For comparison, we tried whitening three types of hyperbolas: a purely kinematic hyperbola, a hyperbola with some amplitude corrections, and a hyperbola with the amplitude corrections and a half-derivative filter. A hyperbola with only the kinematics was built by placing points on a grid along a hyperbolic path with a little interpolation. The next best approximation to a correct hyperbola was to add cosine and spherical divergence terms. Finally, a half-derivative filter was added to the amplitude corrected hyperbola. Hyperbola whitening was applied to these three cases with a 2-D prediction-error filter. If this version of hyperbola whitening works, we expect similar results from all three cases, and we expect the operator applied to the hyperbola with amplitude and half-derivative corrections to do almost nothing.
Each hyperbola was passed through the 2-D prediction-error filter, and the input and the output spectrums were displayed. The prediction-error filters were 3 elements in the trace direction and 25 elements in the time direction. The results are shown in Figures to .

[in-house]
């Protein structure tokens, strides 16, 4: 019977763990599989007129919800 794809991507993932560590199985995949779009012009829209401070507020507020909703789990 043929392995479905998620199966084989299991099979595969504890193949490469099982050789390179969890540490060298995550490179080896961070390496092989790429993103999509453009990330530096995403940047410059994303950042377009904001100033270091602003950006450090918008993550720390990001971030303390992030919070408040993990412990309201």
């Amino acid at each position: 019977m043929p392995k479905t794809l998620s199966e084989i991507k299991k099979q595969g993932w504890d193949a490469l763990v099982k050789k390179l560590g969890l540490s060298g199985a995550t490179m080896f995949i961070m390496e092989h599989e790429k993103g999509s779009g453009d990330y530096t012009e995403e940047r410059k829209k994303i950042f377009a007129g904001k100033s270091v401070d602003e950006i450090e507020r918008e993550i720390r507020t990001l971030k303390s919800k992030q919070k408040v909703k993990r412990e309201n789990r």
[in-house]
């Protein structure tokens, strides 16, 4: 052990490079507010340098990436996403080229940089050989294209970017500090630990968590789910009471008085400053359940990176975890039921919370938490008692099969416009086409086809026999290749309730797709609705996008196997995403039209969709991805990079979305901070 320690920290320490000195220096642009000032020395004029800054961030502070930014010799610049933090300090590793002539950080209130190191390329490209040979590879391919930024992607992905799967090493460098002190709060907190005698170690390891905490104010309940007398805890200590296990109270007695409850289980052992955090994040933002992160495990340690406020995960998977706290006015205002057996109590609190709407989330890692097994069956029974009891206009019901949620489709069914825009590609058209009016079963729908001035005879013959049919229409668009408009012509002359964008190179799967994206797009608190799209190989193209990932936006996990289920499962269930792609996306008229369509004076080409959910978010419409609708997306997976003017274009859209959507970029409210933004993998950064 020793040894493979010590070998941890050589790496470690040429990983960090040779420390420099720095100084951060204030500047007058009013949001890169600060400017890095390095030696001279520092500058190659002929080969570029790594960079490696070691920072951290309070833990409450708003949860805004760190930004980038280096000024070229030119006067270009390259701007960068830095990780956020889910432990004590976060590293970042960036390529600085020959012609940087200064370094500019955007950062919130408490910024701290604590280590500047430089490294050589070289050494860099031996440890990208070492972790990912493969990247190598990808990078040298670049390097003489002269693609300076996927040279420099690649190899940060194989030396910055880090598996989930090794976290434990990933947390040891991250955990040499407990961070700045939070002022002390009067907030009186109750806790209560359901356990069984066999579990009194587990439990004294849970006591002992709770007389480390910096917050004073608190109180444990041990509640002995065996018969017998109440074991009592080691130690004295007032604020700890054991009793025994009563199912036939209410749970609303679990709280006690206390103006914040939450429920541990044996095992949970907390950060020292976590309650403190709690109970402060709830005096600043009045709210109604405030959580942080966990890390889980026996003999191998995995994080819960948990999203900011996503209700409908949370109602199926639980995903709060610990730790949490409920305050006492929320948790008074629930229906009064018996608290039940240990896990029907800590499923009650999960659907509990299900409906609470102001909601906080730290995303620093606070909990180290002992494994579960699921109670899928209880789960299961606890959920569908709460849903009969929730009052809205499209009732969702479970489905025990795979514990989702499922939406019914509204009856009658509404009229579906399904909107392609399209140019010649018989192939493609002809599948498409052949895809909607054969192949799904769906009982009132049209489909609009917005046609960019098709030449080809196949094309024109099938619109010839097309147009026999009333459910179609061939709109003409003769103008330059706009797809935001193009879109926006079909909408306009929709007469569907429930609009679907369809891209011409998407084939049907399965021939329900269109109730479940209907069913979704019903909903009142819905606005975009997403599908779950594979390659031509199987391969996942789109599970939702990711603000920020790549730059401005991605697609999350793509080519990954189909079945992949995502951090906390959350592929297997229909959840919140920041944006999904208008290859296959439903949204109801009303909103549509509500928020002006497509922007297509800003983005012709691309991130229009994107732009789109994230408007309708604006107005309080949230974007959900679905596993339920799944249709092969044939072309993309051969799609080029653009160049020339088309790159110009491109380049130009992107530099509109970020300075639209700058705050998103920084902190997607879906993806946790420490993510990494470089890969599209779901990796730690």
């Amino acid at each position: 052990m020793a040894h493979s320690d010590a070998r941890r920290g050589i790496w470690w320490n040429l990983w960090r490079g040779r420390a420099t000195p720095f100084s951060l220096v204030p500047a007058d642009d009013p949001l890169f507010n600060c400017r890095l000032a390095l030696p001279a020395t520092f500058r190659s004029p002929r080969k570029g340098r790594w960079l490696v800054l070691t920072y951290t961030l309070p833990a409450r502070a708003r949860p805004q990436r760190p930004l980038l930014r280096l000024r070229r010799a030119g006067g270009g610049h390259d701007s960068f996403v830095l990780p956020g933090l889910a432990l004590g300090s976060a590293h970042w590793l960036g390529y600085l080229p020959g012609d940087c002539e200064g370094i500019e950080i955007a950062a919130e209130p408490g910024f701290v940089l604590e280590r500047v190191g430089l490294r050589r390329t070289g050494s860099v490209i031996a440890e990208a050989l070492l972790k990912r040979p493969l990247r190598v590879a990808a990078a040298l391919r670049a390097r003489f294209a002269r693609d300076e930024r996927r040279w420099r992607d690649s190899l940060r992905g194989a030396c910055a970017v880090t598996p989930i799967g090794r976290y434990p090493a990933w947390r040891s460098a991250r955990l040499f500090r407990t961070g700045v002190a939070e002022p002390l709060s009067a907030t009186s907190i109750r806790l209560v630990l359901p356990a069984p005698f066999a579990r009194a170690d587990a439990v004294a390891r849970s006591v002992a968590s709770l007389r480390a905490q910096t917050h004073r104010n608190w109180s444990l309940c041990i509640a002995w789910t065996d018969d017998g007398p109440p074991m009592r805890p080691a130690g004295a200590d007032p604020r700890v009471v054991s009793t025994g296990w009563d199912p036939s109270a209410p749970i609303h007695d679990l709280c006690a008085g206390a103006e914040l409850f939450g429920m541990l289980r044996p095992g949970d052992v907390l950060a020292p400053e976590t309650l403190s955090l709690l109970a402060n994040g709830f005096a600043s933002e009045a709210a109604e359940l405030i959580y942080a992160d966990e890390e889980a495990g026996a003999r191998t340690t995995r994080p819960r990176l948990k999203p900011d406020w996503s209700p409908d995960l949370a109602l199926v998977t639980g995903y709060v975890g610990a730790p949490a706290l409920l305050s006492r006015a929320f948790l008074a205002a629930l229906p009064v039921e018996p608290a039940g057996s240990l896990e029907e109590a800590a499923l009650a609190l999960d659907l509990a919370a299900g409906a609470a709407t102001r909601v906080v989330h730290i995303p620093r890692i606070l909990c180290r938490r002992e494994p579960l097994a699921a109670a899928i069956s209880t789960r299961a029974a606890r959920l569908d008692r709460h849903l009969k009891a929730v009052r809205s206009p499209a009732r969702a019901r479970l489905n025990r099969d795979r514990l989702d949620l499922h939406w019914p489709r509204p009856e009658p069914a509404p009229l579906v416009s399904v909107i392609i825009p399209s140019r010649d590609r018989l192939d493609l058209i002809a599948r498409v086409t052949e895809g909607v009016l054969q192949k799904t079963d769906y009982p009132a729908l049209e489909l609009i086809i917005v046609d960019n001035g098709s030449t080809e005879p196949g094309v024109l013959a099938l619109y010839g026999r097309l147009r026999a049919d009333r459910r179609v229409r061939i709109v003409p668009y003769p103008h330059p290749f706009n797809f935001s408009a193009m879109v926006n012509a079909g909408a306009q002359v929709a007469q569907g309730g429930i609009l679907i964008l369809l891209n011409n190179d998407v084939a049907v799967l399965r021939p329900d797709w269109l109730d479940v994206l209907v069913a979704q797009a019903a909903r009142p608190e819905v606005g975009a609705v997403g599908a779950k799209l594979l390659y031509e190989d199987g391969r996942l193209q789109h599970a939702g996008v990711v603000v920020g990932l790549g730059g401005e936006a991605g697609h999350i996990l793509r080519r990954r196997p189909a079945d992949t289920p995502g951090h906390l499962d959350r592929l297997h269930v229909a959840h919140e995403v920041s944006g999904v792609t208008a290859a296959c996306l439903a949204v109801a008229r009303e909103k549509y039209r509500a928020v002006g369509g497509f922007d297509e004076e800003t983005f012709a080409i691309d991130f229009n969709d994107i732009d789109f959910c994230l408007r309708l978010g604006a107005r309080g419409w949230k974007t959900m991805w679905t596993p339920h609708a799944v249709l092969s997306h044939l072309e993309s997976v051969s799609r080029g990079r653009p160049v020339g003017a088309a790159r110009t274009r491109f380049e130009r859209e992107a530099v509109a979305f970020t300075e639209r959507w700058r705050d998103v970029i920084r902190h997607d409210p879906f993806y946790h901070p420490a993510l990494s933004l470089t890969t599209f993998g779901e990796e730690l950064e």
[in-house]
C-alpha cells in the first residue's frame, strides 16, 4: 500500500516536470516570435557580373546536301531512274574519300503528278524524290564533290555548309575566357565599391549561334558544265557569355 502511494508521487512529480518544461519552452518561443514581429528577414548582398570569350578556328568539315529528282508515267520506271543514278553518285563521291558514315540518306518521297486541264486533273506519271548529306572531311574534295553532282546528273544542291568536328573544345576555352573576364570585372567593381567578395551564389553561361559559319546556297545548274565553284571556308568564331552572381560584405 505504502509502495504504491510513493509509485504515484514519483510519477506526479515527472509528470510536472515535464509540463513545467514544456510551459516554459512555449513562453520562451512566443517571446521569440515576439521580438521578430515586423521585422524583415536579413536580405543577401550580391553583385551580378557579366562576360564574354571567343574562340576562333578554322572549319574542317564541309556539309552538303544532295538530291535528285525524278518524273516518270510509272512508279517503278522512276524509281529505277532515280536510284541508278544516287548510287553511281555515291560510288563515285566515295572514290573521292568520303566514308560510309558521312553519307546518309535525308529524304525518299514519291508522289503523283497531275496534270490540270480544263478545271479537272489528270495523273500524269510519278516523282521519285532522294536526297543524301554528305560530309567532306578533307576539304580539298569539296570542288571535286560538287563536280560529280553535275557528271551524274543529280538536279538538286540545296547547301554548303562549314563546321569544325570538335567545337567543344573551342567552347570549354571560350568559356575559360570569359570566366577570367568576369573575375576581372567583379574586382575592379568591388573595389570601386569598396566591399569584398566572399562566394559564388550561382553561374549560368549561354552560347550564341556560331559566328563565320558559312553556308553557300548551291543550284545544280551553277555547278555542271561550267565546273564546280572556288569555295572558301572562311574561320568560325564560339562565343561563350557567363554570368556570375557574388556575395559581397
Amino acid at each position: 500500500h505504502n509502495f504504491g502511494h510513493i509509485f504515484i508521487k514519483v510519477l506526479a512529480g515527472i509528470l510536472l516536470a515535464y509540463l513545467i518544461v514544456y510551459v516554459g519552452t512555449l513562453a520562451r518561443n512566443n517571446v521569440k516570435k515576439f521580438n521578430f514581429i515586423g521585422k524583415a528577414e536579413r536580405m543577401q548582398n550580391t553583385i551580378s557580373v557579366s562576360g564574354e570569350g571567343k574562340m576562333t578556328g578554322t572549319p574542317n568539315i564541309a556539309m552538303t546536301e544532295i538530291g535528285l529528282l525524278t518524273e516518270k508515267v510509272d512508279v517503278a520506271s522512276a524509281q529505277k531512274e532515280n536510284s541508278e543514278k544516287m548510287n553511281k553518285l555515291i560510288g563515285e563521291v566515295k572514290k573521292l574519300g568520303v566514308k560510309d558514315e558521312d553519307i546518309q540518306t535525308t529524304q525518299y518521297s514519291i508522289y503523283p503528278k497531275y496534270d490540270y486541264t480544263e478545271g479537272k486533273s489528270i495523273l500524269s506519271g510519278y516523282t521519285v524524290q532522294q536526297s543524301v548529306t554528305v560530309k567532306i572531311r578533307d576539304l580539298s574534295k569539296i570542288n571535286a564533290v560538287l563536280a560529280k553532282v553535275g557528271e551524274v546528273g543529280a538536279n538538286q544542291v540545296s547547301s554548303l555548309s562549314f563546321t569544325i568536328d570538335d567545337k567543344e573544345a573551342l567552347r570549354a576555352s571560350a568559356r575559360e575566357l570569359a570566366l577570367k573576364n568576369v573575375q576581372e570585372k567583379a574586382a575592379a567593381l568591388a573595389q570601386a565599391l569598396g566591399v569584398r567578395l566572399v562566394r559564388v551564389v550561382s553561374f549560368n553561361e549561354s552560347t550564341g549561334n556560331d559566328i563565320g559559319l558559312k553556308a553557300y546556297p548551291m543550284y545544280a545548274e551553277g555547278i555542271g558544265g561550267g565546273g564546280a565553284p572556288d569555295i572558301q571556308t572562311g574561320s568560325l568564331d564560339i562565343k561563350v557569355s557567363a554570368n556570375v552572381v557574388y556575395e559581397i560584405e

Figure shows some whitening of the spectrum of the hyperbola without amplitude corrections, but the evanescent zone shows some noise buildup. The spectrum shows a spike at the origin, indicating that some undesired D.C. is being passed, but the results are encouraging. The ridges in the spectrum may be caused by a filter that was too short in the time direction.
Figure , with the amplitude corrected hyperbola, shows that the amplitudes of the limbs of the hyperbola are significantly lowered after the prediction-error filter. This is likely to be the result of the buildup of the operator in the evanescent zone. While the spectrums in Figure and Figure appear similar, and the amplitudes of the filtered hyperbolas are close, there are some differences, especially on the limbs.
The spectrum of the hyperbola with amplitude and half-derivative corrections has noise inside the evanescent zone after the application of the prediction-error filter, as seen in Figure . It is disappointing to see the spectrum is less flat after filtering than before. The prediction-error filter has done significant damage to this hyperbola, where little change was expected. Once again, the damage may be attributed to the buildup of the zone. It is interesting to note that the filtered hyperbolas and their spectrums look similar in each of the figures.